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Murder - the mens rea

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The Mens Rea of murder

Malice aforethought

‘Malice aforethought’ is the same as ‘Intent’. Vickers (1957)

Therefore intention is a key to proving murder.

 

Not ill-will, wickedness or premeditation.

"Malice aforethought" (intention) does not require ill will towards the victim nor premeditation nor has it anything to do with wickedness.  It can be either:

(a) an intention to kill; or
(b) an intention to cause grievous bodily harm.

Motive is not intention

If I kill you for your money, my intention is to kill you but my motive is to obtain your money. 
If I kill you from the motive of compassion - mercy killing - I still intend to kill you and the crime is one of murder.

 

However, motive is relevant in cases and these appear to be an exception to the rule, see Airedale NHS Trust v Bland [1993] HL

 

Also, three specific and partial defences to murder; suicide pact, provocation and diminished responsibility are in effect relevant to motivation, because the defendant is agreeing he intended to kill, but he had a reason.

 

Lord Mustill’s concept of "indiscriminate malice"

"I pause to distinguish the case of indiscriminate malice from ... [grievous bodily harm and transferred malice rules] ... although even now it is sometimes confused with them. The terrorist who hides a bomb in an aircraft provides an example. This is not a case of "general malice" where under the old law any wrongful act sufficed to prove the evil disposition which was taken to supply the necessary intent for homicide. Nor is it transferred malice, for there is no need of a transfer. The intention is already aimed directly at the class of potential victims of which the actual victim forms part. The intent and the actus reus completed by the explosion are joined from the start, even though the identity of the ultimate victim is not yet fixed. So also with the shots fired indiscriminately into a crowd. No ancient fictions are needed to make these cases of murder."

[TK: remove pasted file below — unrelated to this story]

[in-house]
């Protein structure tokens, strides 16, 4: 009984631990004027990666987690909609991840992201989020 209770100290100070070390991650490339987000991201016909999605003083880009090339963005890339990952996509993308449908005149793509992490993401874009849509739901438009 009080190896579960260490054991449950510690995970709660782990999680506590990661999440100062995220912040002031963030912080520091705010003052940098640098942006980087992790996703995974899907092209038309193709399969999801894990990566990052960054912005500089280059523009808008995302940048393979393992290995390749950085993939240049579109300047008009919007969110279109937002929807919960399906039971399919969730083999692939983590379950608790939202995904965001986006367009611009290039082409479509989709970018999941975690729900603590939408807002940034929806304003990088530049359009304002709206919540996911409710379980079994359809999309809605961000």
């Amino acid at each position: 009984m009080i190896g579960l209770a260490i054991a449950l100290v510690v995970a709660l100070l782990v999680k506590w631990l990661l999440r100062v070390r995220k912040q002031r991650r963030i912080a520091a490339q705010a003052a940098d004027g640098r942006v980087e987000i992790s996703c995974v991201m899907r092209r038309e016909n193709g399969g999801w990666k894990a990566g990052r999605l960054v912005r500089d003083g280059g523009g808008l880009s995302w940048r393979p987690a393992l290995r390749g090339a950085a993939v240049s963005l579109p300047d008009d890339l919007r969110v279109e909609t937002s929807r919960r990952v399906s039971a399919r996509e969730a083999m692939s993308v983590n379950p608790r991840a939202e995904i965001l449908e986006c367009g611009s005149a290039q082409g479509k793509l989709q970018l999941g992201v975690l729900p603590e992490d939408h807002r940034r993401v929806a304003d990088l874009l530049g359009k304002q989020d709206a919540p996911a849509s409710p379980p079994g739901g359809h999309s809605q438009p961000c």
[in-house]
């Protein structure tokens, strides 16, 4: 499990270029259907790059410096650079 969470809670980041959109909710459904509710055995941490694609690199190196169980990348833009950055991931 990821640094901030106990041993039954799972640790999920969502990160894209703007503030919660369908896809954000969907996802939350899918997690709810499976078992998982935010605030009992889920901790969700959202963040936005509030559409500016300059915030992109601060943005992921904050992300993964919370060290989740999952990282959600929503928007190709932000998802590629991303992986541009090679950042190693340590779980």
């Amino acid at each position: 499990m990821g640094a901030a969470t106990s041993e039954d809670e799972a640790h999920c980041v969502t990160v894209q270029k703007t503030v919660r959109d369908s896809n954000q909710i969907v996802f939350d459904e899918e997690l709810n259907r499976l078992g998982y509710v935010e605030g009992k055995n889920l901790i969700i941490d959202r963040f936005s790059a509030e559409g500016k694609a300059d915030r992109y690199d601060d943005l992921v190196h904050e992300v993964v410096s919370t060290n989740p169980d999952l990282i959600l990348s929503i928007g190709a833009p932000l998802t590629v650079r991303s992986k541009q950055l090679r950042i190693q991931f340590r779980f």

Intention may not be a desired outcome

The outcome may not be D's

Wish

Nedrick, R v (1986) CA

"Where a man realises that it is for all practical purposes inevitable that his actions will result in death or serious harm, the inference may be irresistible that he intended that result, however little he may have desired or wished it to happen" per Lord Lane

Want

Moloney, R v (1985) HL

"I didn't want to kill him. It was kill or be killed. I loved him, I adored him." Moloney (and below)

 

Nedrick, R v (1986) CA

"I didn't want anyone to die, I am not a murderer..." Nedrick

Desire

Hyam v DPP (1975) HL

 ‘[A] man may desire to blow up an aircraft in flight in order to obtain insurance moneys. But if any passengers are killed he is guilty of murder, as their death will be a moral certainty if he carries out his intention.’

Nedrick, R v (1986) CA (above)

 

Motive

Moloney, R v (1985) HL

"A man who at London Airport, boards a plane which he knows to be bound for Manchester, clearly intends to travel to Manchester, even though Manchester is the last place he wants to be and his motive for boarding the plane is simply to escape pursuit." per Lord Bridge

Indirect or oblique intention

Section 8 Criminal Justice Act 1967

S.8 requires that a jury shall not be bound to infer whether a defendant intended or foresaw a result of actions by reason only of its being a natural and probable consequence but shall decide by reference to all the evidence.

This has been interpreted as requiring a jury to consider only the subjective state of mind of the accused.

 

Reference to the consequences being "natural and probable" met with disapproval by Lord Bridge in Moloney). It is straightforwardly subjective and must be put to the jury in such terms - what did the defendant intend?

The wording of s.8 prohibits drawing a conclusion about the accused's mental state only by reason of it being the natural and probable consequence.

 

The word "only" seems to suggest that the jury can follow a line of reasoning that entitles them to draw a conclusion about the accused's mental state from the objective view of the reasonable man.

 

If they reason that the reasonable person might have intended the consequence they must, nevertheless, be satisfied that the defendant did.

 

Moloney, Hancock and Shankland, and Nedrick

Confirmed by

Woollin

 

Referred to as the 'line of cases' are the main Mens Rea cases in murder, they tell us what intention, particularly indirect/oblique means.